Film Details

Also Known As
Deep in Your Heart
Release Date
May 11, 1951
Premiere Information
New York opening: 27 Apr 1951
Production Company
Sedif Pictures Corp.
Distribution Company
United Artists Corp.
Country
France and United States
Location
Beverly Hills, California, United States; Riverside--Mission Inn, California, United States; France
Screenplay Information
Based on the play The First Legion by Emmet Lavery (New York, 1 Oct 1934).

Technical Specs

Duration
1h 26m
Sound
Mono
Color
Black and White
Theatrical Aspect Ratio
1.37 : 1
Film Length
9 reels

Quotes

Trivia

Notes

The working title for this film was Deep in Your Heart. The following written prologue appears in the onscreen credits: "Four centuries ago St. Ignatius of Loyola, a former soldier, founded a company of priests which he called The Society of Jesus-and which the world has come to know as The Jesuits. This is the story about some of these men in one small corner of the modern world."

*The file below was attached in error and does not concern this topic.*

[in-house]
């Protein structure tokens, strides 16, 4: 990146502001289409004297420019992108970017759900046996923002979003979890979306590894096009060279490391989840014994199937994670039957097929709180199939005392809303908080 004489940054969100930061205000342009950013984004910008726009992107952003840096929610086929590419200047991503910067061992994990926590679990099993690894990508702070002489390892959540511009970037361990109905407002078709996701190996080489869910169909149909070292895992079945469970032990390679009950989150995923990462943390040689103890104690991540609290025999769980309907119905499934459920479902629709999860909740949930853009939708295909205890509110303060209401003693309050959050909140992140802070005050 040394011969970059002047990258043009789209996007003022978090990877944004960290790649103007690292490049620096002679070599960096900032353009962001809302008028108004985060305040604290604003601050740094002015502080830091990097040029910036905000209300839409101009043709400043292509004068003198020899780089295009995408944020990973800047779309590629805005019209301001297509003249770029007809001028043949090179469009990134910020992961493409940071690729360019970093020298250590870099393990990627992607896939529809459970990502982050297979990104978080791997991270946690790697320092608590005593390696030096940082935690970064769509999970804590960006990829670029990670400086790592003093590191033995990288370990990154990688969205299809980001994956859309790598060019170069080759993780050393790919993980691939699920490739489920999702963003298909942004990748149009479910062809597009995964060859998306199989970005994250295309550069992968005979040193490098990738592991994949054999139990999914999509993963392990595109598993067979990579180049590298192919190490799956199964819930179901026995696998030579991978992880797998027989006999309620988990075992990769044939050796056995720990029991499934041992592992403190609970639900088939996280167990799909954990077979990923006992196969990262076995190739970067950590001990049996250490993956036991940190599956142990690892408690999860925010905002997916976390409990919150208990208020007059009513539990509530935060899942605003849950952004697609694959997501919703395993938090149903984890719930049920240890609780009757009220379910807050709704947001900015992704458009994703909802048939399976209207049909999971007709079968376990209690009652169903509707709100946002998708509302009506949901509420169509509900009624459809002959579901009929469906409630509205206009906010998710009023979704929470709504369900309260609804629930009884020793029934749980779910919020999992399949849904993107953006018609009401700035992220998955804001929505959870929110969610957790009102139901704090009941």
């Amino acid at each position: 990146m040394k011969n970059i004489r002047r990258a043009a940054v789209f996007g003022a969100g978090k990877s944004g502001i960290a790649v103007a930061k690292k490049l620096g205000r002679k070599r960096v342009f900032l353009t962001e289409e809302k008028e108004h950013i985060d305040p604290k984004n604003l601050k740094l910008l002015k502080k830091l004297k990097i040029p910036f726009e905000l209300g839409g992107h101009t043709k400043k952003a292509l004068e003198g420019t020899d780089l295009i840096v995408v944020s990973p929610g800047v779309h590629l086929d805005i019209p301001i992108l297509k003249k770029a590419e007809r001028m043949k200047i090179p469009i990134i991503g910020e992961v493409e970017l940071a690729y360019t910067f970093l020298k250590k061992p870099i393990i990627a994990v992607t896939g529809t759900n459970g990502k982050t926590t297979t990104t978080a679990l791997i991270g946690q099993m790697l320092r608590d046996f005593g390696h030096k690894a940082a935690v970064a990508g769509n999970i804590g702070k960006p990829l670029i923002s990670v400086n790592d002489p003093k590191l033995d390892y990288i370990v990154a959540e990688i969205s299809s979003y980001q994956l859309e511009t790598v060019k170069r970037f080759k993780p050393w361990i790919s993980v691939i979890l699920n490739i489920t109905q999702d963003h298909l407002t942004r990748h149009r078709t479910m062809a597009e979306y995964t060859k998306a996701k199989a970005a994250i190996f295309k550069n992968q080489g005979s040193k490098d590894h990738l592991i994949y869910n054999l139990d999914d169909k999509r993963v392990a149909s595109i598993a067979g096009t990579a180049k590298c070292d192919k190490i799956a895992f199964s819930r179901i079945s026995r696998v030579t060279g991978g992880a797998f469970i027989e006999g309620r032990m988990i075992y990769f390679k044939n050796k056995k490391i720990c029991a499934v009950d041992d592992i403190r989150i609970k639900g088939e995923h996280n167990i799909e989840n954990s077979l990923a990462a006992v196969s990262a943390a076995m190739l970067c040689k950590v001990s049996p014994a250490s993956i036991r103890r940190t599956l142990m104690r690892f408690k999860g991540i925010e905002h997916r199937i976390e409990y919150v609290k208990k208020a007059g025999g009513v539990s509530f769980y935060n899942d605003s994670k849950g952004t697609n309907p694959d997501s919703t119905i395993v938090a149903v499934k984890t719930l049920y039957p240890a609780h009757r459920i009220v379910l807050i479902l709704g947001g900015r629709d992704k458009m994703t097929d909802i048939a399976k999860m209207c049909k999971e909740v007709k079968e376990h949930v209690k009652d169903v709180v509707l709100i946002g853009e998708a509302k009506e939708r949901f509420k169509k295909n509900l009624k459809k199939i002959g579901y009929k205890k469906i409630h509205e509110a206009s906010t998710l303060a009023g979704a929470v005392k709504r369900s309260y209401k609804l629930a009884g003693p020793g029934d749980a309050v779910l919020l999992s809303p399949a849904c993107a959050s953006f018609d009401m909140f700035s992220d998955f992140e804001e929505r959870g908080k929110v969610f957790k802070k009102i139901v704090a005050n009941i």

A November 18, 1948 Variety article stated that Joseph Lucachevitch purchased the French film production rights for $50,000 plus a percentage of the profits. Julian Duvivier was to direct the film and Lavery was to write the screenplay but apparently that production was not made.
       A June 4, 1950 Los Angeles Times article states that financing for the production was from both French and American sources. Most of the The First Legion was shot on location at the Mission Inn in Riverside, CA, however, the exterior gate of the seminary, according to a June 7, 1950 Los Angeles Daily News article, was shot at a Beverly Hill, CA home. A June 4, 1950 Los Angeles Times article states that Father Odou, a Jesuit, was technical advisor to the production and according to information contained in the copyright registry, Father Thomas J. Sullivan of Loyola University acted as a technical advisor as well.